The Dallas Drive-In Theatre was located on Route 309 in Dallas, Pennsylvania, it was owned and built by B.G. Coon Construction Company. It opened in April of 1951 and was part of the Fox Theatres chain. The first manager was a gentleman named Vern Grof.
Over the years it had been run by several families or corporations.
In the Summer of 1978, Peter Alexander took over operation of the outdoor theatre. Alexander had noticed that the drive-in business had experienced a renaissance in the mid to late 70’s after a slight fall off in the earlier part of the decade. The timing seemed right and he rented the facility from the owner who had retired and moved to Brazil. The only theatre run without his brothers Alec, Frank and Taki – Peter ran the drive-in with his wife Mary and son, Tom through the fall of 1983.
Under their management, the theatre continued the trend of playing double features, and with very few exceptions the going rate was $5 per carload. This of course prompted teens on a budget to cram as many people in the car (and trunk of the car) as possible. Unlike traditional theatres, most drive-ins in the area had a season which generally lasted from late April through early November. A few drive-ins had car heaters which were handed out to customers as they drove through the gate – the Dallas Drive-in did not. During most seasons, Alexander closed the drive in after the first weekend of November.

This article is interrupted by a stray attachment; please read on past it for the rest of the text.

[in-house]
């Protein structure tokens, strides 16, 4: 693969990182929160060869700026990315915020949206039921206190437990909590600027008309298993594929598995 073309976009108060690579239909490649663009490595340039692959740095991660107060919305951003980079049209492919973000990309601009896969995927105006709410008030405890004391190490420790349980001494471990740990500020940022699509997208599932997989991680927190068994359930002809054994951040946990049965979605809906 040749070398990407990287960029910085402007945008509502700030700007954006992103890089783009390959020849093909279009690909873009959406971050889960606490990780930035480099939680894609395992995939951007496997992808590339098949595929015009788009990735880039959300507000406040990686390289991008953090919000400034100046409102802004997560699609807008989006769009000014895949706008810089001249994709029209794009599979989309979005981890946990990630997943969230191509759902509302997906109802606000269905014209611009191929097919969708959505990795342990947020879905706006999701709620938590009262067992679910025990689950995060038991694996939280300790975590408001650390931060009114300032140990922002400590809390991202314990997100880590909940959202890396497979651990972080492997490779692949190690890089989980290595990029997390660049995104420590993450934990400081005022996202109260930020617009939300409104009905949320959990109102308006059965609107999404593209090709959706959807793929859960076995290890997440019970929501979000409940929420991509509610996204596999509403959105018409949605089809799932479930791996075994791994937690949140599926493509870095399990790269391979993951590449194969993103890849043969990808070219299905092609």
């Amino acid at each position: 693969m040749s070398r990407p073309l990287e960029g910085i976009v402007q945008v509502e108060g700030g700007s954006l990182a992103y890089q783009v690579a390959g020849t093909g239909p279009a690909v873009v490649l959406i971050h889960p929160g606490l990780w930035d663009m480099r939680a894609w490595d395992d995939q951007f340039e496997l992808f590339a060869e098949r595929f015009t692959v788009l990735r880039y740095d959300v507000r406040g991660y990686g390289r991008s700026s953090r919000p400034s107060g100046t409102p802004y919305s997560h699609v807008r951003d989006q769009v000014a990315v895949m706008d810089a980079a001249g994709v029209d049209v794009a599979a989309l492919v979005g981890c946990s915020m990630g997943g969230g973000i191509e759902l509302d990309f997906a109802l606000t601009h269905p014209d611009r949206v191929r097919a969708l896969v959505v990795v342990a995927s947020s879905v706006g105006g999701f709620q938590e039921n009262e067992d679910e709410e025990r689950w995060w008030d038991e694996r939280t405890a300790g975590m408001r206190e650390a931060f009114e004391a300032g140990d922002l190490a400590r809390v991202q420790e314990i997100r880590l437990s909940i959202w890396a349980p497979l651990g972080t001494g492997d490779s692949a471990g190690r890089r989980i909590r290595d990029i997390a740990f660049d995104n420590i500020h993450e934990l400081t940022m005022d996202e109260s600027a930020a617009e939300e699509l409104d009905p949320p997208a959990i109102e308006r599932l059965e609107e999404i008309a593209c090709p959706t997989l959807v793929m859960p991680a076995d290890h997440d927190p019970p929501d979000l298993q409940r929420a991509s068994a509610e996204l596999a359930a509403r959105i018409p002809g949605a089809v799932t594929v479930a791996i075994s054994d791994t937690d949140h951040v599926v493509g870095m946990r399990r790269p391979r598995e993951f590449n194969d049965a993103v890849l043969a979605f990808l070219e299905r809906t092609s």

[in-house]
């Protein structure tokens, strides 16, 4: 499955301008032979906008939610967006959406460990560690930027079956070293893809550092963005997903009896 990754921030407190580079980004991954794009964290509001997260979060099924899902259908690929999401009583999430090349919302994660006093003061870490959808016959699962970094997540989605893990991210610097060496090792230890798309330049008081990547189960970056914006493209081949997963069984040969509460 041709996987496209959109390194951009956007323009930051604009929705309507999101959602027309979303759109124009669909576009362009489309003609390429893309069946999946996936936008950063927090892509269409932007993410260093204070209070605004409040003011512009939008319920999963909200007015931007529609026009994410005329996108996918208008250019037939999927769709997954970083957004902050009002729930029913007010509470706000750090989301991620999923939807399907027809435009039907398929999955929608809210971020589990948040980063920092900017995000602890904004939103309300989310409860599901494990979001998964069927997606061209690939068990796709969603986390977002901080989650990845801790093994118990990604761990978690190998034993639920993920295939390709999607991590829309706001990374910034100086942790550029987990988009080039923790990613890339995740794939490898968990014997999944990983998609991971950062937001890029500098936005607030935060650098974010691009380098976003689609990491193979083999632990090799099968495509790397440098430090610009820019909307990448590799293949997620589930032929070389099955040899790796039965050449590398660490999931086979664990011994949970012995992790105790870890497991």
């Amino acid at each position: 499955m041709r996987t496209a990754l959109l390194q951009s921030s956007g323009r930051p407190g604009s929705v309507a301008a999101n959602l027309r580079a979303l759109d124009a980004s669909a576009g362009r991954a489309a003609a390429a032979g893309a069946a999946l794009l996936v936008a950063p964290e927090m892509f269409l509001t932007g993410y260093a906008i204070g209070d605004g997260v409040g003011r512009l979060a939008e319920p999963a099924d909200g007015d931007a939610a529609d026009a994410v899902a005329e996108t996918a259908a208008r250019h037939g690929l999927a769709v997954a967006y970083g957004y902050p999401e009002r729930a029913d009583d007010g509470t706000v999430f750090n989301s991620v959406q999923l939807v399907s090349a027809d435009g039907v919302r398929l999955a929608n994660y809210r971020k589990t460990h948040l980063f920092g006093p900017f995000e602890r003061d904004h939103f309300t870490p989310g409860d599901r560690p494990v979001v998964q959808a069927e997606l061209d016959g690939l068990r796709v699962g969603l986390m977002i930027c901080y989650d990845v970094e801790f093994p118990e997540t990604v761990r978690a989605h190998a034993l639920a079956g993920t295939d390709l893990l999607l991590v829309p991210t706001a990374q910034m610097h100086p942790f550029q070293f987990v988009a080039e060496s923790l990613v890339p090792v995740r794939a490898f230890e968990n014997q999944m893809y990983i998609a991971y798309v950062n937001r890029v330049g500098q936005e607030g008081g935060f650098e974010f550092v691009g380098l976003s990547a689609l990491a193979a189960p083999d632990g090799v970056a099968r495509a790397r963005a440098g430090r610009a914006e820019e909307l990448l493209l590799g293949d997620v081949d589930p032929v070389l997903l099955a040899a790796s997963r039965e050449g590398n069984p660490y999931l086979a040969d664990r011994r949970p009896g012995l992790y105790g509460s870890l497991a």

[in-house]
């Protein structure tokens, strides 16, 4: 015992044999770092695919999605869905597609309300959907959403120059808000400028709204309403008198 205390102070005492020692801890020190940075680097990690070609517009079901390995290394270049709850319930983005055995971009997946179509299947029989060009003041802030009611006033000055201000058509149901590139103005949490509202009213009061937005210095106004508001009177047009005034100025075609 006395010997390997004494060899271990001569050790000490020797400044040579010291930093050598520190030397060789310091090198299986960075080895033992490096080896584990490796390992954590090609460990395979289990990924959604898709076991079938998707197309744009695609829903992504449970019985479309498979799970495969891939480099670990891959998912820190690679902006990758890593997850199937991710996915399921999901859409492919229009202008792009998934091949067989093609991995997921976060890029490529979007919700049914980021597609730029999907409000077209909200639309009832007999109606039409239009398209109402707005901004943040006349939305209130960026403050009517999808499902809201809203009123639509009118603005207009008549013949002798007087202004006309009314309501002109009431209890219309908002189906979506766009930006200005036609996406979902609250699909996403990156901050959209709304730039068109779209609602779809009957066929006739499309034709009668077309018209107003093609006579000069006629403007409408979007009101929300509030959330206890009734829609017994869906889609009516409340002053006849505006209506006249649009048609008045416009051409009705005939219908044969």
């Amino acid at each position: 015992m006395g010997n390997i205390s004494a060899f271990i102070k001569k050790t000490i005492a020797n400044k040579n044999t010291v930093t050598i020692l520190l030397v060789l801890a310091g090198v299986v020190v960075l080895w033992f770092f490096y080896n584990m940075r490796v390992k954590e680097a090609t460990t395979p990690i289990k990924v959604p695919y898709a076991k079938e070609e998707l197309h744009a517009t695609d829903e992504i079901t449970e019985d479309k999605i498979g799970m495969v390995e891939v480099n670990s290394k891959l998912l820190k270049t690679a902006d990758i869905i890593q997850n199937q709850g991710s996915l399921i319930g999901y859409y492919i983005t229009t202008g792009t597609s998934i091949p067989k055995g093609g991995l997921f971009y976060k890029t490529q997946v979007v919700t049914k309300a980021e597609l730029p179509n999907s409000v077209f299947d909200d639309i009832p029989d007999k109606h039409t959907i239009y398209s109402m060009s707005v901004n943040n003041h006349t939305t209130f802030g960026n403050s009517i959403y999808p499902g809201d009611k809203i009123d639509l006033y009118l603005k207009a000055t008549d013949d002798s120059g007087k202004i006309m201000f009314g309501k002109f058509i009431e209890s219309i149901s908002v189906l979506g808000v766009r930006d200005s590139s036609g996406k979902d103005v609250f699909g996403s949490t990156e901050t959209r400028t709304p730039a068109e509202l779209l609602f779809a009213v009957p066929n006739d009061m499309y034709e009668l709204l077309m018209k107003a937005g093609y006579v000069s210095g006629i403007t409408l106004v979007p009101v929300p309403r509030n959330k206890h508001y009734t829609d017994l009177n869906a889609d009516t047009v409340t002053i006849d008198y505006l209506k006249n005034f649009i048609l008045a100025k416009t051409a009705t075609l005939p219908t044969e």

Alexander continued to use Philadelphia-based film booking agent, Gary Feldman of Theatre Management Associates. TMA also booked for the Forty Fort and Luzerne Theatres.
The primary projectionists at the drive-in were Ronald Coleman of Ashley, PA and Earl Orcutt of Forty Fort, PA. Both were members of projectionist’s union, Local 325.
The facility had three buildings. The marquee was built on top of a storage hut, that housed the marquee letters and other equipment. A small box office was located at the entrance gate. The main building at the center of the facility housed the snack bar, office, projection booth and restrooms.
The snack bar served traditional items like hot dogs, hamburgers, french fries, soda, and candy. The popcorn was popped at the Forty Fort Theatre every day and stored in a popcorn warmer. The Alexanders offered unusual treats on occasion, featuring some Greek specialties including Souvlaki, Baklava, and Spinach Pie. In the final season, Joe’s Grotto Pizza was served on weekends.
By the 1982 season, Peter Alexander’s health was slowly beginning to decline and it was up to Mary and Tom to manage the theatre. Business in the 1982 and 1983 seasons began to slow, and they chose not renew their contract after the 1983 season.
Projection and concession equipment were auctioned off and the theatre never opened again. The main building and screen were demolished sometime in the mis 1980’s. The marquee and entrance gate/box office were gone by the early 1990’s.